Johannes Josephus Aarts. Part 1A ; Salt of the Dutch earth. Etchings & engravings.

Worker at a Wooden Fence,
Johannes Josephus Aarts, engraving c. 1902.

Whilst it may seem a trifle unempathetic to round up a human life, to precis an existence down to just the sum parts of interest to us, it must be done, selfishly in this case in order to get to the images, the art more swiftly. Arguably an artist’s work is the raison d’etre. Show don’t tell then, but tell a little, we must. 

A Dutch printmaker and painter, Johannes Josephus Aarts (18 August 1871 -119 October 1934) trained at the Royal Academy of Art in the Hague. He became a teacher at the Academy of Visual Arts in The Hague, afterwards he succeeded the artist Pieter Dupont as professor at Amsterdam’s Rijksakademie under the directorship of Antoon Derkinderen. He would make sculptures as preliminary studies for his graphic work and frequently wrote articles for the Hague newspaper ‘Het Vaderland’ (The Fatherland).

Although he did do some sculptures in wood and several, mostly pointillist landscape paintings, until around 1900 Aarts was devoted to engravings. So much so he was then seen and now known as a revivalist for the technique in the Netherlands. After 1900 he began to use other graphic techniques.

In his output there are two broad stages/areas of subject matter. First he concentrated on making epic everyday scenes of ordinary folk, salt of the (Dutch) earth toilers; farmworkers, dykeworkers, tramps, beggars and invalids; he painted portraits, animals and landscapes, cityscapes and dune landscapes. His experimentation in the medium during this period are now considered milestones in early 20th-century Dutch printmaking. 

Secondly (between 1920 and 1930) he produced visionary apocalyptic work which we’ll cover in part 2 of this post.

Scared worker. Engraving c. 1902. Johannes Josephus Aarts (1881-1934).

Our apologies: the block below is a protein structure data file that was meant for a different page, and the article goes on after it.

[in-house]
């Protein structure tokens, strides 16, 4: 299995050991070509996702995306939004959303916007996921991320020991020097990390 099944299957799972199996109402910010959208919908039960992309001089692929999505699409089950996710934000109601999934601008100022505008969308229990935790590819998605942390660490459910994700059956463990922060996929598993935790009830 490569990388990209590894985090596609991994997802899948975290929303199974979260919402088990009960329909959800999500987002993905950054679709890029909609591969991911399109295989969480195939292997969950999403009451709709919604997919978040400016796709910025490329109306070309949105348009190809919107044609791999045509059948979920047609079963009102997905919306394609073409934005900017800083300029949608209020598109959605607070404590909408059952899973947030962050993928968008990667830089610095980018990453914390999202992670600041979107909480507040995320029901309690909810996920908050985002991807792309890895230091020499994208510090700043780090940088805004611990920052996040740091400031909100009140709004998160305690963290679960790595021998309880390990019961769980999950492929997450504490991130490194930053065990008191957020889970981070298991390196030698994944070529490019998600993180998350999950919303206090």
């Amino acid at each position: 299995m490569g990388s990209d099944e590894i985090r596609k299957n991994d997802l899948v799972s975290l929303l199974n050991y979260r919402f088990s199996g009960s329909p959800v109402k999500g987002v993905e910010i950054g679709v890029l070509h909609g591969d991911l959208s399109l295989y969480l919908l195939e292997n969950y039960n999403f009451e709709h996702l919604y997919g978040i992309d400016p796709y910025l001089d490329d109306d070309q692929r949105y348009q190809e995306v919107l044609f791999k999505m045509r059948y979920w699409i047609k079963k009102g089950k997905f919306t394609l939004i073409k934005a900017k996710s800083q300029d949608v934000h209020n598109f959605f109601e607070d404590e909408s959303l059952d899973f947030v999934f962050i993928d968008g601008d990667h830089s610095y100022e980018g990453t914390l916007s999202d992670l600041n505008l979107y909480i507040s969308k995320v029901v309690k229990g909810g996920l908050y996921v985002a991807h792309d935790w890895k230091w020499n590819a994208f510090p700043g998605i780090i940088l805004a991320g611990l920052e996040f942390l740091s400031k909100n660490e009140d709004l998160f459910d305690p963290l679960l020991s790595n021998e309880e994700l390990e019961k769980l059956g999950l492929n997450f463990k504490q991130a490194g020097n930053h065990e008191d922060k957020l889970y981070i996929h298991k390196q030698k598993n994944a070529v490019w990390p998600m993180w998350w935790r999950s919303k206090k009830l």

Five polder boys. Etching. Johannes Josephus Aarts (1881-1934).
Five Workers. Etching. Johannes Josephus Aarts (1881-1934).
Dyke workers. Lithograph. Johannes Josephus Aarts (1881-1934).
Standing Men and Women, Johannes Josephus Aarts, etching, c. 1881-1934.
Men-and-women-at-a-market, -Johannes-Josephus-Aarts, -1881 — 1934
Two workers make a rope. Lithography. Johannes Josephus Aarts (1881-1934).
Workers Carrying Stones. Lithography in grey. Johannes Josephus Aarts (1881-1934).
Two workers with ropes. Lithography on handmade Japanese paper. Johannes Josephus Aarts (1881-1934).
Men women and children near a tree. Etching, engraving and roulette. Johannes Josephus Aarts (1881-1934).
Worker slapping a rope. Engraving and plate tone with corrections in pencil and white chalk. Johannes Josephus Aarts (1881-1934).
Man and woman with bags on their backs. Etching. Johannes Josephus Aarts (1881-1934).
Market scene with men and women. Etching and plate tone on Japanese paper. Johannes Josephus Aarts (1881-1934).
Four polder boys. Etching.
Johannes Josephus Aarts (1881-1934).
Three workers at work. Etching.
Johannes Josephus Aarts (1881-1934).
Two workers at a sand quarry. Etching. Johannes Josephus Aarts (1881-1934).
Three Conversing Figures. Etching.
Johannes Josephus Aarts (1881-1934).
Bending women in sloping landscape. Etching.
Johannes Josephus Aarts (1881-1934).
Spanish dancer. Etching. Johannes Josephus Aarts (1881-1934).
Seated man in hilly landscape. Etching. Johannes Josephus Aarts (1881-1934).
Harvest of corn. Engraving and plate tone with additions in pencil. Johannes Josephus Aarts (1881-1934).

In this final picture (below) Aarts has added some mythological narrative (the satyr, the birds, the women in robes) to what would otherwise be an everyday rustic scene with wheatfield reapers. Perhaps this is a kind of segway, a transition. Aarts will eventually leave these everyday working scenes (and reality) way behind to plunge into apocolyptic fantasy. See the next (Part 2) post.

Landscape with wheatfeild reapers, satyr and female figures. Etching, roulette and plate tone on Japanese paper.
Johannes Josephus Aarts (1881-1934).

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